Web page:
“I was paying over three grand a month for a one bedroom apartment in San Francisco. And that’s why I decided to move here and buy a house. I get that I’m displacing people … and families. You should have seen the family that sold their home to me. Nice people. Wish they could have stayed, but it just made sense for them – financially – to sell their house to me. They wanted to be able to send their kids to college one day. And there’s nothing I can do about that – it’s just true,” my date looked down at his drink, swirling the ice around. It took him eight minutes to order it. And now he was looking down at this top shelf liquor with mild disdain. I guess we were all feeling some buyers remorse on this date.
This little speech about “displacing people” was his way of letting me know that he owned a big fancy house. But mostly it felt like a douchey ploy, veiled as a confession to absolve him of his classist guilt and create a veneer of intimacy.
I could hear myself say, “that sounds tough.”
Not sure how we got to the next topic: FRUIT. He told me that he didn’t eat fruit. WHY? When he was four years old, he ate a bad cherry and that turned him off fruit forever.
“I think it must have been rotten,” he said.
“How about peaches?”
“Nope.” Continue reading
And he wore a hat
And he had a job
And he brought home the bacon
So that no one knew
He was a mongoloid
Mongoloid, he was a mongoloid
Happier than you and me
– Devo, “Mongoloid”
The date took place at a bar. We sit at a table, across from one another.
Approximately 5 minutes in, I learn that my date went to (insert name of prestigious east coast design school here) and studied with (insert name of famous person here.) He eventually landed a job at (insert equally prestigious edgy advertising agency) – but not until he traveled and “experienced” (insert names of various countries that I’ve never even heard of.) Then, he pointed to the label on a beer bottle and said, “I designed that.” He pointed to a pair of tennis shoes that a person was wearing, “and I designed those.” And then, modestly, “just the color scheme.”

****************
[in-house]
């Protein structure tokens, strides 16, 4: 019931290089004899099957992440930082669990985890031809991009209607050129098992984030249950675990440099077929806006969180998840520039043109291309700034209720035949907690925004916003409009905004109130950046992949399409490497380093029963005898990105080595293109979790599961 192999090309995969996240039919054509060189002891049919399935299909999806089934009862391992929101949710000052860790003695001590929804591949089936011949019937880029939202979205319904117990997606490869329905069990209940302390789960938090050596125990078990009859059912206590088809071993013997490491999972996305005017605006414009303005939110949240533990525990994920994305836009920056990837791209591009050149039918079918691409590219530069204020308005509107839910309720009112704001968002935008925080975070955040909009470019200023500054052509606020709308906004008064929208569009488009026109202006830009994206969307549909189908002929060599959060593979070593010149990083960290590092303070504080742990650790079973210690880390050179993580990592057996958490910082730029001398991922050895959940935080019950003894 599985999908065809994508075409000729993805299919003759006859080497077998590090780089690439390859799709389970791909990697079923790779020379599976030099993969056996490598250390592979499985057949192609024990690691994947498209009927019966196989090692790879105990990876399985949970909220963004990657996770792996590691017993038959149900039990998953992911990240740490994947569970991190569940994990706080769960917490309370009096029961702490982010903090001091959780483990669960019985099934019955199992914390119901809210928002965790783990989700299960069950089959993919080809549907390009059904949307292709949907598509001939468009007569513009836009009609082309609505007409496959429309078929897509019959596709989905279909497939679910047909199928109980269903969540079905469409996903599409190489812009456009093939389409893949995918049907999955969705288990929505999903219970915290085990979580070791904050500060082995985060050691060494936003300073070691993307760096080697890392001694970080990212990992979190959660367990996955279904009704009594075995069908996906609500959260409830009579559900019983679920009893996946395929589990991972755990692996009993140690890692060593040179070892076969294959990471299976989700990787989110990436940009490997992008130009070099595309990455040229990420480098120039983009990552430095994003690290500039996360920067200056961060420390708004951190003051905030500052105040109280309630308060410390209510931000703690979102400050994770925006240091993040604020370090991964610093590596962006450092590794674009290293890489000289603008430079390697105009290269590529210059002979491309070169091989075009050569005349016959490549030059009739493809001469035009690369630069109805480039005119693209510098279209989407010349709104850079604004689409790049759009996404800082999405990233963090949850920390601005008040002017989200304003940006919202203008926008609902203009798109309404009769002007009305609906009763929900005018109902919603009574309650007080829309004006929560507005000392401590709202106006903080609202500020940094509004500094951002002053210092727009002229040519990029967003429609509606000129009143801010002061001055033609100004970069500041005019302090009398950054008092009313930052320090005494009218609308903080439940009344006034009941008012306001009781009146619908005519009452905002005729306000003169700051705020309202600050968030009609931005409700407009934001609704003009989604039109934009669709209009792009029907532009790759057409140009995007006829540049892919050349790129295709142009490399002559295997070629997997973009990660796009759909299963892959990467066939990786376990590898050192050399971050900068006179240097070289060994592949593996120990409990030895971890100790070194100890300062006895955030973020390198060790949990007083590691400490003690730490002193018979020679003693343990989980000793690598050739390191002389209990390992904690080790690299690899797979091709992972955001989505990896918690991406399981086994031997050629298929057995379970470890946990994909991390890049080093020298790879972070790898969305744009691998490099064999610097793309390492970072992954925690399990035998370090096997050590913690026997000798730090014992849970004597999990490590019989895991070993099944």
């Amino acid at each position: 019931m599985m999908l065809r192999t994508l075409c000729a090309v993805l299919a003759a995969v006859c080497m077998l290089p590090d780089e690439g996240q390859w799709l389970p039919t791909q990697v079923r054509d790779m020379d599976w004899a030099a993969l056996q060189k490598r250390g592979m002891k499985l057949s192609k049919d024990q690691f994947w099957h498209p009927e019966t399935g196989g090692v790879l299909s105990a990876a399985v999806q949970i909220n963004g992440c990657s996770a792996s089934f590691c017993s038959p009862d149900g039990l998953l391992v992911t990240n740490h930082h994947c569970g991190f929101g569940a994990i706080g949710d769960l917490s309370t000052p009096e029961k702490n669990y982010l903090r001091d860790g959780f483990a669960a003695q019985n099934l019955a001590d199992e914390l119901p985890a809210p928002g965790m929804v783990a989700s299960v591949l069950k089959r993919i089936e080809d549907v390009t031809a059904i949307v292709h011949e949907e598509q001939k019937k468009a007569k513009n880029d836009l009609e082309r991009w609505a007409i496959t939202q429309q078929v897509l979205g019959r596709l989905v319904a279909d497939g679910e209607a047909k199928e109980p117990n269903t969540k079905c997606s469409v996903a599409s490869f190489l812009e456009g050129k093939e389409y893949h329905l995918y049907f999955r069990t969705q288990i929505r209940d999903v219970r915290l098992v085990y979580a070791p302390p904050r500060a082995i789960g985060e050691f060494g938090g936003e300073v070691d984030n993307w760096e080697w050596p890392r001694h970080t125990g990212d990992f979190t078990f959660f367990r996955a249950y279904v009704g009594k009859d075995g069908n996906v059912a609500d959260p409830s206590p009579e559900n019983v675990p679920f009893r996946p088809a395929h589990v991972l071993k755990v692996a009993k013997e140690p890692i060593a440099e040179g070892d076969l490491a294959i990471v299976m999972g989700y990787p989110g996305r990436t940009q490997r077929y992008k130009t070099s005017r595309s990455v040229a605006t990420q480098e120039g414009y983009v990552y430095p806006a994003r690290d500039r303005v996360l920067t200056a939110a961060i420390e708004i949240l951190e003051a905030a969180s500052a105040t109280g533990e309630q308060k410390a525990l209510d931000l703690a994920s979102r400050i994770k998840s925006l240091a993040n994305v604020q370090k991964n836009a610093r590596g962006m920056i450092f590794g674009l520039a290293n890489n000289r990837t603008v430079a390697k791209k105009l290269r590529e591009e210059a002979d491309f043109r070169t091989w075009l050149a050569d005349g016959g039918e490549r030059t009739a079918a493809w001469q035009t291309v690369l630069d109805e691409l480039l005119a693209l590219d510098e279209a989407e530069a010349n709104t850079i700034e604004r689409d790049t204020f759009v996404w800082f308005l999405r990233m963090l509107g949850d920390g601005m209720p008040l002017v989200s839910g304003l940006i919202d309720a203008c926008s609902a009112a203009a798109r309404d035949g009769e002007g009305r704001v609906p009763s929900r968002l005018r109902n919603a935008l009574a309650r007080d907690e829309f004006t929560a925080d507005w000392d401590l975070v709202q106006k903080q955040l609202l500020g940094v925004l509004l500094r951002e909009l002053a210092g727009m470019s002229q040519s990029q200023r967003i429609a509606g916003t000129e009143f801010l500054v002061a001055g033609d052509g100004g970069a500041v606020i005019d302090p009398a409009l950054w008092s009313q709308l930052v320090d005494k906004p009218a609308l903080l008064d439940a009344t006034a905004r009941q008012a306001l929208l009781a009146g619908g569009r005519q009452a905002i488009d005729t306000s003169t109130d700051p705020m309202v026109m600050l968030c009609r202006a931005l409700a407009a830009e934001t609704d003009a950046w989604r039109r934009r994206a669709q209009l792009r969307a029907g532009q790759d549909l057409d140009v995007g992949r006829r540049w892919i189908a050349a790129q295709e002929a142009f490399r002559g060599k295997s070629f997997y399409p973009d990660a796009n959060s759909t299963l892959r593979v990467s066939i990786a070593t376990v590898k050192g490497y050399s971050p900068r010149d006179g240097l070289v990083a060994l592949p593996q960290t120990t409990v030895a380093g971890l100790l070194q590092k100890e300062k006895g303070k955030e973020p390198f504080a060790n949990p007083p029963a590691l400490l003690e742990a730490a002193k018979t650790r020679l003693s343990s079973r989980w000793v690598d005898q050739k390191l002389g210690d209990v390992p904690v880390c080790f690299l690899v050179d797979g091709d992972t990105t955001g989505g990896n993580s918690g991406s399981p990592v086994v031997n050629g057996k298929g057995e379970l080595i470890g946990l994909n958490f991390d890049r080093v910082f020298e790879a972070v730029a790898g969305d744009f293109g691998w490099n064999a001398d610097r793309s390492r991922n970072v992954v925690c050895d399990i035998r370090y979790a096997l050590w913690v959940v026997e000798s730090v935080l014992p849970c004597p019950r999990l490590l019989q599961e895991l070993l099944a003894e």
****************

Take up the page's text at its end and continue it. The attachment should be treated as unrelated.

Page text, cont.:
My date took a sip of his craft beer and stared into my eyes – waiting for me to talk.
Neil knows me. The way that coworkers can know a person.
Neil sits four feet away from me. Most mornings, he’s there before I am. He sees me from the moment my day begins, as I slip off my shoes into other shoes – leaning into the mirror, inspecting my mascara, questioning the cleanliness of my blouse.
Neil stares at his computer, but he knows what I’m doing. When you are forced to be around a person for 8 hours of a day, five days a week … you can’t help it. They are your environment. That’s what we are to each other, Neil and I. There are natural exchanges – gum, tea, cash, snacks, snide emails, and inside jokes that make zero sense to anyone but us.
A coworker like Neil will know your weaknesses. Continue reading
Here is some of my early work. 2009. I realized I had a calling. A purpose. Finally.